The Plan agrees that Golden 80 and 90 Plans are retirement-type subsidies, but insists that § 204(g)(2) contains an implicit “continued employment” requirement, under which a participant, to be protected by the anti-cutback rule, must have remain in covered employment until he becomes eligible for the subsidy. The Plan insists that the “only with respect to a participant ․” language is intended to have a limiting effect on the application of the anti-cutback rule to retirement-type subsidies and that, read literally as the plaintiffs urge, the sentence has none because a participant could never be eligible for a subsidy without “satisf[ying] ․ the preamendment conditions for the subsidy.” On the basis of this reading, the Plan contends that the scope of the limitation is unclear and can be understood only by resort to the legislative history, which the Plan argues reveals that Congress intended to limit the protection of the anti-cutback rule to current employees. For several reasons, we disagree with the Plan's approach.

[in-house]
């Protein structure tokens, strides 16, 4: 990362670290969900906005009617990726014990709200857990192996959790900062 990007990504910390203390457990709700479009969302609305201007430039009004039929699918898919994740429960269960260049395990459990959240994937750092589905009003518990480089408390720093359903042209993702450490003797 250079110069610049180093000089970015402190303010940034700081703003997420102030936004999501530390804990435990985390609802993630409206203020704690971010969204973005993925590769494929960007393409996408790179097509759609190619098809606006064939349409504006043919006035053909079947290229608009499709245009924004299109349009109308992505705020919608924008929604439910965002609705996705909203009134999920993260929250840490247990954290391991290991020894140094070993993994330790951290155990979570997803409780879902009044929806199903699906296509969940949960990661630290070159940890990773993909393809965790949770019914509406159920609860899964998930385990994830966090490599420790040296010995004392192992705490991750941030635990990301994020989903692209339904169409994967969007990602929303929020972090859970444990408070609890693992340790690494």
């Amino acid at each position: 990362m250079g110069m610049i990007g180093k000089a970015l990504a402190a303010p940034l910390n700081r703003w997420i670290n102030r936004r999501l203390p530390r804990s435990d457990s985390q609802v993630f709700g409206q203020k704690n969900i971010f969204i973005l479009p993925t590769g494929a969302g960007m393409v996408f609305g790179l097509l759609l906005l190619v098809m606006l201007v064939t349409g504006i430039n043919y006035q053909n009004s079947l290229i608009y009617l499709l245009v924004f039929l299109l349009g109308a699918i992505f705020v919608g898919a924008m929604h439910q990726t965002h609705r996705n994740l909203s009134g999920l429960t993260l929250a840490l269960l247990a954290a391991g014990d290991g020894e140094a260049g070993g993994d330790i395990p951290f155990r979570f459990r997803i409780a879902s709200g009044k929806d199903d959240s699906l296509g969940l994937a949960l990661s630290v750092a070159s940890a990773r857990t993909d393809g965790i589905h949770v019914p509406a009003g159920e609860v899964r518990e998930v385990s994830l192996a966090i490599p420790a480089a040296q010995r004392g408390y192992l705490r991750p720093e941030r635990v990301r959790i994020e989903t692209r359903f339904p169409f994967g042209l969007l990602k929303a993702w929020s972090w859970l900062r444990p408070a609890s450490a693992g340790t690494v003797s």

Legislative interpretation begins with the plain text of the statute and, where the text is unambiguous, also ends there because the “judicial inquiry is complete.” Hedges v. Obama, 724 F.3d 170, 189 (2d Cir.2013). We read the provision as straightforwardly applying to participants, such as the plaintiffs, who qualified for the subsidy before the amendment or who could do so afterwards. The text says nothing about satisfying the preamendment conditions “while employed,” or before “separating from service,” or anything to that effect. To the contrary, the statutory wording cuts against such a requirement. Section 204(g)(2), which requires that a “participant” satisfy the preamendment conditions of the subsidy in order to enjoy the protections of the anti-cutback rule, is elucidated by the definition of a “participant” under ERISA as “any employee or former employee of an employer, ․ who is or may become eligible to receive a benefit of any type from an employee benefit plan.” 29 U.S.C. § 1002(7) (emphasis added). Consequently, it is immaterial that some plaintiffs had not yet satisfied the preamendment age-level conditions when they left covered employment, because § 204(g)'s prohibition on cutbacks applies to former as well as to current employees.